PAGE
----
4. Periodontal Health
A history of periodontitis is a risk factor for peri-implantitis.5,8,9,15,40 The two diseases share a common primary etiology of anaerobic bacteria.41 Findings suggest that bacteria associated with periodontal disease and peri-implant diseases are similar.41,42 The principal pathogens in peri-implant disease are P. gingivalis and A. actinomycetemcomitans, known keystone pathogens in periodontitis.42 Colonization with these bacterial species occurs within the first 28 days after implant exposure to the oral environment,43 and bacteria can be transferred from distant reservoirs, such as deep probing depths at teeth elsewhere within a patient's mouth.44 As periodontitis is the reason for the majority of tooth loss in adult patients, treatment of active periodontitis and continued maintenance therapy are essential to success in patients who will then have tooth replacement with dental implant therapy.40
5. Plaque Control and Adherence to Regular Supportive Implant Therapy
Plaque control performed by patients and dental professionals can result in a reduction in clinical signs of peri-implant inflammation.45 Bacterial load and pathogenicity of oral biofilm have been associated with increased development of peri-implant diseases.45 Therefore, regular maintenance protocols that reduce overall bacterial loads and alter the qualitative bacterial make-up are critical to reduce bacteria at teeth and implants and decrease the likelihood of transmission of periodontal pathogenic bacteria to implant sites.46 Additionally, lack of adherence to supportive peri-implant therapy results in significantly higher frequencies of sites with mucosal inflammation and peri-implant bone loss.45 Tailored peri-implant maintenance strategies, such as personalized oral hygiene techniques, implant examination and imaging, and professional implant cleaning must be an ongoing component of all implant treatment plans.45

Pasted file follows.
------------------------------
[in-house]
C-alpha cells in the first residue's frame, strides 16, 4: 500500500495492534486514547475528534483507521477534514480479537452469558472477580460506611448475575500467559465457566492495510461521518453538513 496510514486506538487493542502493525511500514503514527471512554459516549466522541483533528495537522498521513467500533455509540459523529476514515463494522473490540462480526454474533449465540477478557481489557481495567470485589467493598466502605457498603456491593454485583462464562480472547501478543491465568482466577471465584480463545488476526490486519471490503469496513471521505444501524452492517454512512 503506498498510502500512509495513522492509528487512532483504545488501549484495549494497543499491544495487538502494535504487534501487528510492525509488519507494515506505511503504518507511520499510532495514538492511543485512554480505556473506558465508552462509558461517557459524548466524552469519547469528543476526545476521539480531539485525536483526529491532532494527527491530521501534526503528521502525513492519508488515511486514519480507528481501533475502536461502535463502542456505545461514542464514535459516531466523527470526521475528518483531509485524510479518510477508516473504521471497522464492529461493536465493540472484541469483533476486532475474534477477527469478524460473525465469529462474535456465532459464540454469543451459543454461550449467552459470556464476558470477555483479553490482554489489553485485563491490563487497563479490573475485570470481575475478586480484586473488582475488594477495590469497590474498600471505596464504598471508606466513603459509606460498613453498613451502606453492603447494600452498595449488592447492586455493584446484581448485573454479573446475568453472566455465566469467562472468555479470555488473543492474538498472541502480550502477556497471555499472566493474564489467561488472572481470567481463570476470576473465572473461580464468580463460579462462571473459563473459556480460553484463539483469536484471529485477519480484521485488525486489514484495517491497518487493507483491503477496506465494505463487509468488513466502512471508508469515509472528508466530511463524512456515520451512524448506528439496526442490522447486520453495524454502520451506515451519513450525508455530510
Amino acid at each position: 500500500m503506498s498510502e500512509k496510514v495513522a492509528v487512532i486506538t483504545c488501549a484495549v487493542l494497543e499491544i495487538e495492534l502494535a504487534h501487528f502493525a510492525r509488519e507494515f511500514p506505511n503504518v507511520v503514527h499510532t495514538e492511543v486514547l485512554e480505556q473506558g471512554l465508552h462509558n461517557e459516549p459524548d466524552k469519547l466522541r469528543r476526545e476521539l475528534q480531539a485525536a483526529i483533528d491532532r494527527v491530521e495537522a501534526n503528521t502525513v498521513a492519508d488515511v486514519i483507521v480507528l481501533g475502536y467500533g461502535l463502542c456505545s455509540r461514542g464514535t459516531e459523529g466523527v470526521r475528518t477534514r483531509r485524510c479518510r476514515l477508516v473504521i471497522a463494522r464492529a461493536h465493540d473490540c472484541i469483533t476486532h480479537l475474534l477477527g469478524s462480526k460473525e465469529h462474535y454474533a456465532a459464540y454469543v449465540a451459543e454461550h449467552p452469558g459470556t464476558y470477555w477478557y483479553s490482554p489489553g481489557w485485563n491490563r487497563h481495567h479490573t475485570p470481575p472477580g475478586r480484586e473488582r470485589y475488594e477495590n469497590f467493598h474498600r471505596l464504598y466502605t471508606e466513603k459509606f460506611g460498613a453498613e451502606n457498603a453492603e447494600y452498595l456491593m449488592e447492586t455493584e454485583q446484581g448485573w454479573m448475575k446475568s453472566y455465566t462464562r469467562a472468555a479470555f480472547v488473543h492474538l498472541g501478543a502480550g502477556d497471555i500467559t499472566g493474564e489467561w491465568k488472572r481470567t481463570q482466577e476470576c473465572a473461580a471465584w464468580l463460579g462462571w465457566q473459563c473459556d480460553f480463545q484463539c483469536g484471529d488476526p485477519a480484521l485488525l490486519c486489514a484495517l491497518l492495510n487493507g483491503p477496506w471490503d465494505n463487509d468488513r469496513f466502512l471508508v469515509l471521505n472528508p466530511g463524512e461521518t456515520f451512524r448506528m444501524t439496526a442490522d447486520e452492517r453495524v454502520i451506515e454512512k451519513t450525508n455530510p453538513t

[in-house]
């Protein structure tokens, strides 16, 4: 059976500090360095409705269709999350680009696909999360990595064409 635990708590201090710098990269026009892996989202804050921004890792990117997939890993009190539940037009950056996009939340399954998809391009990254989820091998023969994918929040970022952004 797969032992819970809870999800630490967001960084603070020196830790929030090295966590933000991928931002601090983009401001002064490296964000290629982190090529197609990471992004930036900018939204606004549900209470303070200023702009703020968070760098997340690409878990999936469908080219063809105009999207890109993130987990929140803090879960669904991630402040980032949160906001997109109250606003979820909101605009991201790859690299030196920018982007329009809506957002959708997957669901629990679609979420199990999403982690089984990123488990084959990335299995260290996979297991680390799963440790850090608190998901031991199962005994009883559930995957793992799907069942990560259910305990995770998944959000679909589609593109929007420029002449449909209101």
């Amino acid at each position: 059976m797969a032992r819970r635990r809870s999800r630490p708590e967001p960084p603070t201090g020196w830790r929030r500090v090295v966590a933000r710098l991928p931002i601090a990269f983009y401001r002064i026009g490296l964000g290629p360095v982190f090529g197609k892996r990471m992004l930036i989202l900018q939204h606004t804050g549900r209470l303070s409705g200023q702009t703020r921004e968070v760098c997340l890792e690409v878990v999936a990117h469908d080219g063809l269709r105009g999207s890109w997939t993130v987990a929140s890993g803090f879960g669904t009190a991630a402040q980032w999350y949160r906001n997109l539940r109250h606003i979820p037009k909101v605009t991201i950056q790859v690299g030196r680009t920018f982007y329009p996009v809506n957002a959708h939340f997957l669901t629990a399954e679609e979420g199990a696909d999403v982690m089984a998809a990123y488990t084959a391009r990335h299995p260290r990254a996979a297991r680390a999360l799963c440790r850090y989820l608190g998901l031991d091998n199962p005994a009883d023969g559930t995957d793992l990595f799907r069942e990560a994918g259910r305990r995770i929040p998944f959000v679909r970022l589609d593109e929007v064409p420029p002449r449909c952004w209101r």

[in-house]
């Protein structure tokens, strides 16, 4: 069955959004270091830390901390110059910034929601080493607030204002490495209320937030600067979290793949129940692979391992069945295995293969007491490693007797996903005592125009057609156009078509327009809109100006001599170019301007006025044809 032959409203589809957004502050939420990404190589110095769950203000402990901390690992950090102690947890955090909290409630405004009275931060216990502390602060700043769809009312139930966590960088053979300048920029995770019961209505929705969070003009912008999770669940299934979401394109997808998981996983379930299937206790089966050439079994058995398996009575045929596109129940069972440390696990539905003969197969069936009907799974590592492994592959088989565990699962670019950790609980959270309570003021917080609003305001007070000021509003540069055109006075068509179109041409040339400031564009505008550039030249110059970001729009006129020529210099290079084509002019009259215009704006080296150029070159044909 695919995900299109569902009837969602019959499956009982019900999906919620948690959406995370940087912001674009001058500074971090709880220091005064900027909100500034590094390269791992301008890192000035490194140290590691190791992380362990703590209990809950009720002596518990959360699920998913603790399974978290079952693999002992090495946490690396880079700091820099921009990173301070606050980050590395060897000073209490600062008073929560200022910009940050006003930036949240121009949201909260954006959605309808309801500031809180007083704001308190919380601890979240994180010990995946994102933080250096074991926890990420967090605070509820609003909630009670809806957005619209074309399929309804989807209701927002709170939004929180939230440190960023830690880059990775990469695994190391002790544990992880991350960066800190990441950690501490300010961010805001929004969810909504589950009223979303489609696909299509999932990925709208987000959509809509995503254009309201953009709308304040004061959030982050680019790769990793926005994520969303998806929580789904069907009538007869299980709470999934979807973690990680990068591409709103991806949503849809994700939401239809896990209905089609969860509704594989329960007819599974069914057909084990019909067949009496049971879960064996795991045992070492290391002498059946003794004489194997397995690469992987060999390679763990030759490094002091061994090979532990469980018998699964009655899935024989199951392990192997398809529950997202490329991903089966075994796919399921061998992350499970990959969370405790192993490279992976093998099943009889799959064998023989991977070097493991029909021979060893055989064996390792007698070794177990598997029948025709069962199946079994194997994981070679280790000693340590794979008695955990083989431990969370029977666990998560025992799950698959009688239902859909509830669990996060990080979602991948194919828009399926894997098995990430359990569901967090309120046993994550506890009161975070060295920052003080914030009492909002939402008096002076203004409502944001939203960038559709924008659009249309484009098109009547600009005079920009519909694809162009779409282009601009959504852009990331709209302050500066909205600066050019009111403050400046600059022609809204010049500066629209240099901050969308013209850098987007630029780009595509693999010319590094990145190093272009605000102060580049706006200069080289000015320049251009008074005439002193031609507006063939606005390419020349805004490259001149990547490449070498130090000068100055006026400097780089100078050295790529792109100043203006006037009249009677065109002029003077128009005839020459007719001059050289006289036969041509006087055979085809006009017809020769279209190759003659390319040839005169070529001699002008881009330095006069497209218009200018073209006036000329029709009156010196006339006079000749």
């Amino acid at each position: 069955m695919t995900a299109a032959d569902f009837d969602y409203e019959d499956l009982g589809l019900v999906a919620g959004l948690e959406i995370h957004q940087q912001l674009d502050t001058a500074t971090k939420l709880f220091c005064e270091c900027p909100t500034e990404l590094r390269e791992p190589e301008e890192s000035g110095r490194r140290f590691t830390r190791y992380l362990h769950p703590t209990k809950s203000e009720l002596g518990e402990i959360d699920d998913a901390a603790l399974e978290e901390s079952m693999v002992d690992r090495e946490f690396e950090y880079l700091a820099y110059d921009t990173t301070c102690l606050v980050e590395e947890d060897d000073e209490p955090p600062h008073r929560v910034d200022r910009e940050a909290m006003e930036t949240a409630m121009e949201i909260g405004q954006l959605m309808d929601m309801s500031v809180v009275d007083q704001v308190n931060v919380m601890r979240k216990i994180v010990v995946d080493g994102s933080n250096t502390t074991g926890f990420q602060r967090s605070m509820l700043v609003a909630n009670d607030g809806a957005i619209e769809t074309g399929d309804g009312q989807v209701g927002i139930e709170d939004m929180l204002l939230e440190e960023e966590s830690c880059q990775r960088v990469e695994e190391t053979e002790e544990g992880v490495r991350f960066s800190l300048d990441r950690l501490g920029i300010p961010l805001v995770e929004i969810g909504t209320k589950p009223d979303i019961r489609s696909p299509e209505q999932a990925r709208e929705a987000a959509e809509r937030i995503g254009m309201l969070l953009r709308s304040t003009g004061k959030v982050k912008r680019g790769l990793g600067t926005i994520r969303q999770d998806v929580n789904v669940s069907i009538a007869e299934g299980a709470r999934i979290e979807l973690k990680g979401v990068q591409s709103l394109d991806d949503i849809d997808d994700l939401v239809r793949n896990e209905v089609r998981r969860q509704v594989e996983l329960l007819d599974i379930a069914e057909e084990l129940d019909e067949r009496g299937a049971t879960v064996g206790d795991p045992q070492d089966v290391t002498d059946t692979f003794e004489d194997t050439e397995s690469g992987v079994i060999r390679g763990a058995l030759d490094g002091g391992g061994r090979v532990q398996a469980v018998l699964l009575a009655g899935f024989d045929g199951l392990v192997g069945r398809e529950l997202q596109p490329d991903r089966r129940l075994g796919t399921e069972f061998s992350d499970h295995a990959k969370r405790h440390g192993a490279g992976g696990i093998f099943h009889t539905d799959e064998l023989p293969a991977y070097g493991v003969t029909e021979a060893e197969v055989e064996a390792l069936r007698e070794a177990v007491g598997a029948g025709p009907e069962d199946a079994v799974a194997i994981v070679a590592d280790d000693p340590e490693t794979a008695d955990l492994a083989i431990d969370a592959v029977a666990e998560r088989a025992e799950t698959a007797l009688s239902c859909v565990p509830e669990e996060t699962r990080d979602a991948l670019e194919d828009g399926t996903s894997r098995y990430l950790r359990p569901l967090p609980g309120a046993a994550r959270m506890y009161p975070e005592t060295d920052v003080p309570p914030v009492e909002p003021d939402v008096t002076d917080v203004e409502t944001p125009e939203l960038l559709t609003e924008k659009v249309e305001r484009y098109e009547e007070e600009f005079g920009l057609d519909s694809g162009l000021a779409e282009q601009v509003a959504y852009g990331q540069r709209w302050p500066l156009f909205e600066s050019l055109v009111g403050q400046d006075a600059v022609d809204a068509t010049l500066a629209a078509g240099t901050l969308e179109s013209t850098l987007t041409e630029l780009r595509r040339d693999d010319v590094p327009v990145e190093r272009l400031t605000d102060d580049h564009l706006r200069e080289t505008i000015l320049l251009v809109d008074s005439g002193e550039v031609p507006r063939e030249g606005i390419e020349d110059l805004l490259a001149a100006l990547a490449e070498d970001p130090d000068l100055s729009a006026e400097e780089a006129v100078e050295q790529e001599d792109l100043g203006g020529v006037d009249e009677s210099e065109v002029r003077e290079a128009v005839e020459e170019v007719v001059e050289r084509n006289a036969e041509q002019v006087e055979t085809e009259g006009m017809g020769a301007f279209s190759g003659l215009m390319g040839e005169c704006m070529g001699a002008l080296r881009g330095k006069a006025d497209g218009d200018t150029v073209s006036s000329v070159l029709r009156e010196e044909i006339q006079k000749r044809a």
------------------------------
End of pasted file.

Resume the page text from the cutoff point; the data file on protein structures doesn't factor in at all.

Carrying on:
6. Peri-implant Soft Tissue Quality/Quantity
While the importance of keratinized and/or attached mucosa around teeth and implants is equivocal for their survival, it has been proposed that the establishment of a circumferential seal of tightly packed collagen around the implant-oral cavity interface may improve long-term implant success.2 Survival rates have been shown to be equivalent for implants placed in keratinized and alveolar mucosa, but increased radiographic bone loss and higher levels of gingival inflammation are associated with a lack of keratinized mucosa.47-49 While there are no definitive studies to conclude that there is a benefit when implants have an adequate band of fixed and/or keratinized mucosa, in patients with other risk factors, including increased plaque accumulation and previous history of periodontitis, increased keratinized mucosa may be protective to allow for personal and professional plaque removal.47-49
Prosthetic/Occlusal Risk Factors
1. Prosthetic Design and Occlusal Load
It has been postulated that mechanical overloading is one of the main reasons for peri-implant bone loss and late implant failures.3 Occlusal load is influenced by prosthetic design, but hard to study due to lack of quantification of overload. Interfacial micromotion compromises the establishment of implant osseointegration during early healing.50 Additionally, implants demonstrating off-axis forces exhibit more peri-implant bone loss after loading.41 Despite the elusive nature of occlusal overload quantification, a systematic review concluded that occlusal overloading was associated with peri-implant marginal bone loss caused by microtrauma concentrated at the marginal bone.51 It follows that prosthetically-driven treatment planning as well as assessment of occlusal load, including periodic inspection of implant prostheses for signs of wear and parafunctional habits, and occlusal adjustment when premature contacts or interferences are present, should be undertaken during the maintenance phase.4
2. Retained Cement
Retained cement has been indicated in a large number of peri-implant disease cases.8,52 Many dental implant cements are radiolucent or poorly radiopaque, and residual cement may not be detected radiographically, particularly if present on the buccal and/or lingual of the fixture. Residual cement presents a rough surface and may allow bacterial attachment, subsequently leading to peri-implant inflammation.53 Peri-implant disease prevalence is significantly higher at fixtures with cement-retained versus screw-retained restorations.52,53 Additionally, in a case-control study of implants with peri-implantitis, 81% had excess cement present, whereas no retained cement was found at healthy, control implants.52 To reduce the risk of retention of excess cement, practitioners are cautioned to practice techniques such as use of screw-retained restorations, allowing for adequate soft tissue healing prior to seating of permanent restoration, use of extraoral implant/abutment analogs to reduce residual cement prior to insertion, and early follow-up after initial cementation to detect any early signs of cement retention.